Natural rights: Yet another possibility would be the the baseline could be defined by a theory of natural rights. One such theory is offered by theories of the state of nature and the social contract. The baseline of natural rights could be identified with those rights that would be retained by rational individuals who agreed to enter into civil society from a state of nature.
Human rights: Another source of a baseline might be the bundle of entitlements identified by international human rights law.
At this point, I'm sure that Lexicon readers will have recognized that the identification of a baseline can be crucially important to answering the question whether an injury has occurred. If positive law identifies the baseline, then there are no injuries unless a legal entitlement is violated. But if natural right sets the baseline, then there can be injury without violation of the positive law.
Contexts in which Baselines Matter
Baselines are important in a variety of contexts. How do we distinguish offers from threats? Nozick's clever distinction is that a threat is an offer you would rather not receive, but underlying his point is the notion of a baseline.
Baselines have played an especially prominent role in constitutional theory. In that context, the baseline problem is strongly associated with Cass Sunstein, and especially with his analysis of the United States Supreme Court's decision in Lochner v. New York. As most readers of theLexicon will know, the Supreme Court invalidated a New York statute that regulated the number of hours that could be worked by bakers on the basis of the due process clause of the 14th Amendment of the United States Constitution. The statute was challenged on the basis that it deprived bakery owners of liberty. The question is what determines the baseline. Sustein argued that the Court had erroneously assumed that the common-law provides a natural baseline, when in fact the system of common-law rights is itself a product of positive law and hence subject to redefinition by legislative action. The following passage provides the flavor of Sunstein's argument:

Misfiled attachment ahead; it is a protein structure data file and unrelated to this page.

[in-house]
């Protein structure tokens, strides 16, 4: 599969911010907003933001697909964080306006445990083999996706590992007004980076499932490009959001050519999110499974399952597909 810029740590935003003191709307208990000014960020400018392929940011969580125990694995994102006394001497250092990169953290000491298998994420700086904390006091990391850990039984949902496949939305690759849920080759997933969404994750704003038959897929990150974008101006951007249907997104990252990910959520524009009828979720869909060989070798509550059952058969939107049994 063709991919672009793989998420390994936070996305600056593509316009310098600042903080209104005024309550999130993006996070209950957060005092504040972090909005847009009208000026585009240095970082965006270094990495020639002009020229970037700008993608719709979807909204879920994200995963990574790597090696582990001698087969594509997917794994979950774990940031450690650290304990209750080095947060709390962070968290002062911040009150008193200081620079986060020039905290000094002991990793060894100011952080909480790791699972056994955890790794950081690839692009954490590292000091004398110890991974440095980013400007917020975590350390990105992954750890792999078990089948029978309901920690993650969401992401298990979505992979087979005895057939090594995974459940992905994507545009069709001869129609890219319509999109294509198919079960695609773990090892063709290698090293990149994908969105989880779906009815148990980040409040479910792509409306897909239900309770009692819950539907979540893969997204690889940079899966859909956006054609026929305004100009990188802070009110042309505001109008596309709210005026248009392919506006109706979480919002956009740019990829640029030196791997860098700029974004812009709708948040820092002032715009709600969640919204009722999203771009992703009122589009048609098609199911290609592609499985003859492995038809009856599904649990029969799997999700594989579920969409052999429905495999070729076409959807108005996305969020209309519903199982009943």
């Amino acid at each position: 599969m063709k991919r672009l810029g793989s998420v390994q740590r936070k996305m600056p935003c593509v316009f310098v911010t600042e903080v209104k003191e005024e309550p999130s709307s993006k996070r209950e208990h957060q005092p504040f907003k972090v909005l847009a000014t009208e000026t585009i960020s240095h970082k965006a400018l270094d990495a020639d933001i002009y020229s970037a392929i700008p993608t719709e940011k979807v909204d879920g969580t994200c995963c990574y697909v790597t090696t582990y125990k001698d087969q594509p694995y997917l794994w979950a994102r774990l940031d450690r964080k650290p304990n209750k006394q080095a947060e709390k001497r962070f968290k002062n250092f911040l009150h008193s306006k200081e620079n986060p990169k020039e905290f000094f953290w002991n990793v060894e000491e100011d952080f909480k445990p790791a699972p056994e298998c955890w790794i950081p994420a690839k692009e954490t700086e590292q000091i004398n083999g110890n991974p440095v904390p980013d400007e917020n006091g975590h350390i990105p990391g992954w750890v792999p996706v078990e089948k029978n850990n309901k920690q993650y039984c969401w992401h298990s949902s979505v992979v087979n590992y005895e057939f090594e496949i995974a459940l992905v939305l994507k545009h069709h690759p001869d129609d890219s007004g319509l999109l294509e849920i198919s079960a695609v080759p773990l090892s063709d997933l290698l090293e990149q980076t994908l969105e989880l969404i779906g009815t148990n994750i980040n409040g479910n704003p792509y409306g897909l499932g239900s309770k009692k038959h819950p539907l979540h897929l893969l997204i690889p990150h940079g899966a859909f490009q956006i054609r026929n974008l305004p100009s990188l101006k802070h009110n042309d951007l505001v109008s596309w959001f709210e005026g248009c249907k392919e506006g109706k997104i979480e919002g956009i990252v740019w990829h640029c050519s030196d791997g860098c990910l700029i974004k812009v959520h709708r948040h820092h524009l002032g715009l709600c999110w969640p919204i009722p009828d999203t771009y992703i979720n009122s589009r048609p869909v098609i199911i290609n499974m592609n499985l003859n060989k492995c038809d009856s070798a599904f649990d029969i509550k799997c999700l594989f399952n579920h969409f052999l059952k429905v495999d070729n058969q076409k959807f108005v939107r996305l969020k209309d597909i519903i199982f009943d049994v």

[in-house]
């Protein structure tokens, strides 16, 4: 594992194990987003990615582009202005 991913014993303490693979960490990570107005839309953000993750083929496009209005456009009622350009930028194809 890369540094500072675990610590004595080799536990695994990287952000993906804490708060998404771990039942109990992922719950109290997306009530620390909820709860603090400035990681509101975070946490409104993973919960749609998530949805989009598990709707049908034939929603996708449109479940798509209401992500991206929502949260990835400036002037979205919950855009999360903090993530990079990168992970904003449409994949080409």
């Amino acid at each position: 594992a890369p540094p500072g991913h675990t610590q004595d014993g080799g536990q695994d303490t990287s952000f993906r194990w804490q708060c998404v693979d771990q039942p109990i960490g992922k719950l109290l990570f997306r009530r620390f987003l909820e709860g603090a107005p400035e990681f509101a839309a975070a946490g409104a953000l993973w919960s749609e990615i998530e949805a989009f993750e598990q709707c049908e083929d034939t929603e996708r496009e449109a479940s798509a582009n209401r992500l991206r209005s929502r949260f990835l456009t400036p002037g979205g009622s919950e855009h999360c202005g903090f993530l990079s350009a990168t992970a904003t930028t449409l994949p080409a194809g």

The Lochner Court required government neutrality and was skeptical of government “intervention”; it defined both notions in terms of whether the state had threatened to alter the common law distribution of entitlements and wealth, which was taken to be a part of nature rather than a legal construct. Once the common law system came to be seen as a product of legal rules, the baseline from which constitutional decisions were made had to shift. When the Lochner framework was abandoned in West Coast Hotel, the common law system itself appeared to be a subsidy to employers. The West Coast Hotel Court thus adopted an alternative baseline and rejected Lochner era understandings of neutrality and action. (Sunstein, Lochner's Legacy, p. 917)
Of course, the system of common-law rights could be used as a baseline. Sunstein's point is that the common-law is not more "natural" than any other baseline derived from the positive law.
One can imagine a variety of replies to Sunstein's argument. One possibility is to argue that the common-law system of rights does have some special statues. For example, it might be argued that common-law property, contract, and tort rights instantiate a system of natural rights. Or it might be argued that the common law reflects deeply held and wide shared social norms that provide the content of a shared social sense of justice. Whether arguments like this will succeed on the merits is certainly contestable, but for your purpose the important point is that baselines must be justified--they cannot just be assumed.
Concepts like harm, injury, advantage, and benefit are pervasive in legal theory. Understanding these concepts requires an appreciation of the baseline problem. The pont of this Lexicon entry is to give the reader a basic understanding of what baselines are and how they can be challenged and defended. Of course, there is much more to be said, and the bibliograph provides some additional sources to investigate.
- Jack M. Beerman & Joseph William Singer, Baseline Questions in Legal Reasoning: The Example of Property in Jobs, 23 Ga. L. Rev. 911 (1989).
- David E. Bernstein, Lochner's Legacy's Legacy, 82 Tex. L. Rev. 1 (2003).
- Cass Sunstein, Lochner's Legacy, 87 Colum. L. Rev. 873 (1987).
- Cass Sunstein, After the Rights Revolution: Reconceiving the Regulatory State (Harvard University Press 1990).
(This entry was last revised on January 13, 2013. My thanks to Kenneth Simons for his comments.)